Two friends from Boston have been in town doing a Holy Land tour of Jordan and the West Bank. Yes, Jordan is certainly part of the Holy Land. We enjoyed a nice dinner at an Al-Rainbow Street restaurant, where I nibbled on Squab. (Yes, that means pigeon.) It was very tasty, especially with the Fareehkah cracked wheat bed on which it sat.

We strolled past coffee houses, art galleries, craft shops, and ice cream stands. At one place, I ordered a single scoop of double dark chocolate, which was very creamy. As soon as I tasted it, I realized I would regret it. I felt a sharp pain in my right side and thought that I might be having a kidney stone attack. Thankfully, the pain passed within three minutes.

I have a strange history with kidney stones, having passed seven already. After the first one, the doctor mentioned I had a handful of others, but they were very unlikely ever to move from where they sat. I was thankful for that because it is incredible pain. However, on three different Ash Wednesday's, I have passed a stone.

I realized I am beyond Ash Wednesday so I don't have to fret, but today we celebrate Palm Sunday because we follow the Orthodox liturgical calendar. Holy Week always comes alive for me and the Western Church's Holy Week was eventful this year. I don't want to repeat that dynamic.

I arrived home at 11:30 p.m. and knew I needed to go to bed early because I had an early morning mass to celebrate. As soon I put myself under the covers, I developed a raw pulsing pain on my left front side. I've not had a stone attack there before but the symptoms were the same. I agonized for four hours. I know that I don't have to go to the hospital because they only last two to three hours and then the pain suddenly stops. There isn't much doctors can do except to give morphine and I don't want to take drugs. I writhed about, jumped up and down, paced the hallway, and did everything I could to provide some pain relief, but the blasted thing lasted for hour hours. What a way to enter Holy Week.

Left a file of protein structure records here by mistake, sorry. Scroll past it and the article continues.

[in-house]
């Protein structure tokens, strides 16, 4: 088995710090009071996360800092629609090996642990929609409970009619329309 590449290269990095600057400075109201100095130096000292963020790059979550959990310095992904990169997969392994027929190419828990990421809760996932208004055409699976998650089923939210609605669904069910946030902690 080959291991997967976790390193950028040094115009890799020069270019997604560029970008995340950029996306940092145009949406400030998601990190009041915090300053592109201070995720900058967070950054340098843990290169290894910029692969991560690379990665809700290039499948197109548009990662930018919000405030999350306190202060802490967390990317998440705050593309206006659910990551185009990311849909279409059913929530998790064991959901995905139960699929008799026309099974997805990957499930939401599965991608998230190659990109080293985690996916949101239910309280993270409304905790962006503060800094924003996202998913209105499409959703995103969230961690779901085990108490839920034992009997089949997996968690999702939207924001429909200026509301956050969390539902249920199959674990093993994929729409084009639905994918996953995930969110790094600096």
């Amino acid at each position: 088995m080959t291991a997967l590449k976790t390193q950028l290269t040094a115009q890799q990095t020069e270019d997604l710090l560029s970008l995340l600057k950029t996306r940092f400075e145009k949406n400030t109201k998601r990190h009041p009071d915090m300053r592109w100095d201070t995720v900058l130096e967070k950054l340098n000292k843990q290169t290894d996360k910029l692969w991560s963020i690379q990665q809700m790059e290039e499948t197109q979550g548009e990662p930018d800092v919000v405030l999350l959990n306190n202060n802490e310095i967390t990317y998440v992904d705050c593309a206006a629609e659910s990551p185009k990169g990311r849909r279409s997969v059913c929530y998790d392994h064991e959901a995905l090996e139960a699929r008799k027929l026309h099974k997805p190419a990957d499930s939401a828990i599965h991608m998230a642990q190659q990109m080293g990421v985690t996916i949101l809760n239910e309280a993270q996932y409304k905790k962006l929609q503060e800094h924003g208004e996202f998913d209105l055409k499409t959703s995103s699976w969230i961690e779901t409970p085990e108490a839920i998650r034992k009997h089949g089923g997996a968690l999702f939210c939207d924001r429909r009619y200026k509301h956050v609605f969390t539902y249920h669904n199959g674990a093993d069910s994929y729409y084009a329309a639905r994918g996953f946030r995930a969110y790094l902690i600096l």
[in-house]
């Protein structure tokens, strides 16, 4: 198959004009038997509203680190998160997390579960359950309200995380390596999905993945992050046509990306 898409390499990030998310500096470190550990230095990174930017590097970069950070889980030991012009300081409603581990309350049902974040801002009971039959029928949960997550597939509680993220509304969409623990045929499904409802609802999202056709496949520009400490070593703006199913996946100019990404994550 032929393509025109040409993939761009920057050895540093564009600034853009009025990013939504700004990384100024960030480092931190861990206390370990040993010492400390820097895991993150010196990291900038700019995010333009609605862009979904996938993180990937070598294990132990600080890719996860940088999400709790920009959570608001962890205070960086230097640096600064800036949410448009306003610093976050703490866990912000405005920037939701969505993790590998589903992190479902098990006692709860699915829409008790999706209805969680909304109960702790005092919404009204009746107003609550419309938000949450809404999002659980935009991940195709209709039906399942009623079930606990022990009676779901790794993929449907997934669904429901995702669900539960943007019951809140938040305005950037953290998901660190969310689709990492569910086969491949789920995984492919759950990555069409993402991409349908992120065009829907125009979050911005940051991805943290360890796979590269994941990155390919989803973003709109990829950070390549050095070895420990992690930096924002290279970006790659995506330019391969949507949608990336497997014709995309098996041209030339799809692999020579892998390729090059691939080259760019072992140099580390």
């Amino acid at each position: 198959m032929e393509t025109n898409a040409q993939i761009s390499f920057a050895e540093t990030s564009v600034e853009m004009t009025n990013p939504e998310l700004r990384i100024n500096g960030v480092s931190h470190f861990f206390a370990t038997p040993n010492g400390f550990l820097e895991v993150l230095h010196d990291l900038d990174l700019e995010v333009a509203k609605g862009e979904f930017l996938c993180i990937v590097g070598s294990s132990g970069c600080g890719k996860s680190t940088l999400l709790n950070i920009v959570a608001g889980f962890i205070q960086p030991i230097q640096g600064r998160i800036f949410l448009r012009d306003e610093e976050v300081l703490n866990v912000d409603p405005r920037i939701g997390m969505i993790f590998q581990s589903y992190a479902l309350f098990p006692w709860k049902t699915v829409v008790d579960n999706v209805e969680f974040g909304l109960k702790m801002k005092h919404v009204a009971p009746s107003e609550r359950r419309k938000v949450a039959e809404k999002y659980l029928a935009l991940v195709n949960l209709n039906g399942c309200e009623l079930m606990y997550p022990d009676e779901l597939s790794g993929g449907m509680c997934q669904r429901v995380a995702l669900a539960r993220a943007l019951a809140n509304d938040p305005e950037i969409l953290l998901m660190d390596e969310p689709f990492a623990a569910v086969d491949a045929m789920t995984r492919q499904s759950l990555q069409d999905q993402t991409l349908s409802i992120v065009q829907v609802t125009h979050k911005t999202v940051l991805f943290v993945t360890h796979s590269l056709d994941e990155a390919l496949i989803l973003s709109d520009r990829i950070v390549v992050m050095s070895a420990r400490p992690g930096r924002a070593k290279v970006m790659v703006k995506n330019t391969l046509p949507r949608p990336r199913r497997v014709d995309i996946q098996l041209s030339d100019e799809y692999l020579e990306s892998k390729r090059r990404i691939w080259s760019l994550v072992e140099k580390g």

I was looking for needed sleep and I did not get it. Soon, I'm off to bed. I hope it is a much better night.

Sunday, April 21, 2013


The concert series is over and it has been a huge hit in Amman. Many Jordanians felt great pride in attending these concerts that featured Arab secular music, nationalistic hymns, American Broadway hits, and songs of love from every sphere of life.

Several Jordanians thanked us as we walked out the door and encouraged us to go internationally to build pride in being Arabs and Middle Easterners. Our songs communicate the traditions and cultures of the region.

The concert was led by Shireen Abu Khader, was choreographed by Lana Abu Khader (very distantly related), and accompanied by the Damascus High Institute of Music in Syria. Portions of the proceeds were given to Syria as a benefit.

Dozan wa Awtar was founded in 2002 to promote choral music and to create unique performing arts projects. Dozan is now the leading secular choir in Jordan with a diverse membership and repertoire.